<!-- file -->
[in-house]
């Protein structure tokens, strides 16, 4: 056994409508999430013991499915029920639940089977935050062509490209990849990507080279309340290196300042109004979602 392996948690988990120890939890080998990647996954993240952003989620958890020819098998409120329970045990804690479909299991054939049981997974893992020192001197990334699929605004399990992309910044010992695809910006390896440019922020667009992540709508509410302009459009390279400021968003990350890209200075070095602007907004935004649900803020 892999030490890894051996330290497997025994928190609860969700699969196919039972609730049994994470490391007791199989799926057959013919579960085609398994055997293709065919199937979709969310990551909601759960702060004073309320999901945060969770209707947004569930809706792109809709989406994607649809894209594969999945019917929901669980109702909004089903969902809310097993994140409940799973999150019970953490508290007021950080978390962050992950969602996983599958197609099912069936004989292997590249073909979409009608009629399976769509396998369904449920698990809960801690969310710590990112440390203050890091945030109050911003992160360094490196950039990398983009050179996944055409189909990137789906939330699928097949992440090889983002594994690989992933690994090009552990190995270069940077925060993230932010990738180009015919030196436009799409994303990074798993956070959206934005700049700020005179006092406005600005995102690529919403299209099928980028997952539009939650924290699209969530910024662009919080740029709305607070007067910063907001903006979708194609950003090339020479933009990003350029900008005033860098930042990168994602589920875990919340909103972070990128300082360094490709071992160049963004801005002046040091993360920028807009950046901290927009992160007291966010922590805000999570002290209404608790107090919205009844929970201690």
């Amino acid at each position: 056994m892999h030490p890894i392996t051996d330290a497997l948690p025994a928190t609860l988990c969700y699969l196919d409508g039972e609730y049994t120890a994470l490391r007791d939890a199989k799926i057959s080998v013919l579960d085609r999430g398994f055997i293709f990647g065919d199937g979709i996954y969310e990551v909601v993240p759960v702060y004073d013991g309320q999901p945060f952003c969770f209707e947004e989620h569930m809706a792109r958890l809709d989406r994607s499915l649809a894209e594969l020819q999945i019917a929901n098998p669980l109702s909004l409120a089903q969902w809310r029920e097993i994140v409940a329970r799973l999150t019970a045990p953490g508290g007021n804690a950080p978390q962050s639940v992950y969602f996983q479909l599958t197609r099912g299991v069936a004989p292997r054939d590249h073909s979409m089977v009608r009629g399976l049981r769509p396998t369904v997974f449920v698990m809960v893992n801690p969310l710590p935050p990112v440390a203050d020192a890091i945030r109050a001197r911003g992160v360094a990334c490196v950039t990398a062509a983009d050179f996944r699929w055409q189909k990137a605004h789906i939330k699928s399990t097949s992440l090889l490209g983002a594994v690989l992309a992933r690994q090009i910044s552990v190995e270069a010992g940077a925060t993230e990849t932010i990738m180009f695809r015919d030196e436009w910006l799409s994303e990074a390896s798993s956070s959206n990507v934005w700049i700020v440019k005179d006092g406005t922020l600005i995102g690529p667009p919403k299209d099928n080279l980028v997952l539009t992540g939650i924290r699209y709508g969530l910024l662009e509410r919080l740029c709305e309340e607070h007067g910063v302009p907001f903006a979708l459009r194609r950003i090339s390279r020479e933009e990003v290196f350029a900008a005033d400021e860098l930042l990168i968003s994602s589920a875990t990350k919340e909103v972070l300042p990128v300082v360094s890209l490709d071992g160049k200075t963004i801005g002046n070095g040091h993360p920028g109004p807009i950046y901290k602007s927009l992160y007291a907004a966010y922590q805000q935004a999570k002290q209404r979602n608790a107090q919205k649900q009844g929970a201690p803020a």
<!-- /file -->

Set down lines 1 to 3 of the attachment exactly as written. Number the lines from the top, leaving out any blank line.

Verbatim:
[in-house]
């Protein structure tokens, strides 16, 4: 056994409508999430013991499915029920639940089977935050062509490209990849990507080279309340290196300042109004979602 392996948690988990120890939890080998990647996954993240952003989620958890020819098998409120329970045990804690479909299991054939049981997974893992020192001197990334699929605004399990992309910044010992695809910006390896440019922020667009992540709508509410302009459009390279400021968003990350890209200075070095602007907004935004649900803020 892999030490890894051996330290497997025994928190609860969700699969196919039972609730049994994470490391007791199989799926057959013919579960085609398994055997293709065919199937979709969310990551909601759960702060004073309320999901945060969770209707947004569930809706792109809709989406994607649809894209594969999945019917929901669980109702909004089903969902809310097993994140409940799973999150019970953490508290007021950080978390962050992950969602996983599958197609099912069936004989292997590249073909979409009608009629399976769509396998369904449920698990809960801690969310710590990112440390203050890091945030109050911003992160360094490196950039990398983009050179996944055409189909990137789906939330699928097949992440090889983002594994690989992933690994090009552990190995270069940077925060993230932010990738180009015919030196436009799409994303990074798993956070959206934005700049700020005179006092406005600005995102690529919403299209099928980028997952539009939650924290699209969530910024662009919080740029709305607070007067910063907001903006979708194609950003090339020479933009990003350029900008005033860098930042990168994602589920875990919340909103972070990128300082360094490709071992160049963004801005002046040091993360920028807009950046901290927009992160007291966010922590805000999570002290209404608790107090919205009844929970201690």
């Amino acid at each position: 056994m892999h030490p890894i392996t051996d330290a497997l948690p025994a928190t609860l988990c969700y699969l196919d409508g039972e609730y049994t120890a994470l490391r007791d939890a199989k799926i057959s080998v013919l579960d085609r999430g398994f055997i293709f990647g065919d199937g979709i996954y969310e990551v909601v993240p759960v702060y004073d013991g309320q999901p945060f952003c969770f209707e947004e989620h569930m809706a792109r958890l809709d989406r994607s499915l649809a894209e594969l020819q999945i019917a929901n098998p669980l109702s909004l409120a089903q969902w809310r029920e097993i994140v409940a329970r799973l999150t019970a045990p953490g508290g007021n804690a950080p978390q962050s639940v992950y969602f996983q479909l599958t197609r099912g299991v069936a004989p292997r054939d590249h073909s979409m089977v009608r009629g399976l049981r769509p396998t369904v997974f449920v698990m809960v893992n801690p969310l710590p935050p990112v440390a203050d020192a890091i945030r109050a001197r911003g992160v360094a990334c490196v950039t990398a062509a983009d050179f996944r699929w055409q189909k990137a605004h789906i939330k699928s399990t097949s992440l090889l490209g983002a594994v690989l992309a992933r690994q090009i910044s552990v190995e270069a010992g940077a925060t993230e990849t932010i990738m180009f695809r015919d030196e436009w910006l799409s994303e990074a390896s798993s956070s959206n990507v934005w700049i700020v440019k005179d006092g406005t922020l600005i995102g690529p667009p919403k299209d099928n080279l980028v997952l539009t992540g939650i924290r699209y709508g969530l910024l662009e509410r919080l740029c709305e309340e607070h007067g910063v302009p907001f903006a979708l459009r194609r950003i090339s390279r020479e933009e990003v290196f350029a900008a005033d400021e860098l930042l990168i968003s994602s589920a875990t990350k919340e909103v972070l300042p990128v300082v360094s890209l490709d071992g160049k200075t963004i801005g002046n070095g040091h993360p920028g109004p807009i950046y901290k602007s927009l992160y007291a907004a966010y922590q805000q935004a999570k002290q209404r979602n608790a107090q919205k649900q009844g929970a201690p803020a």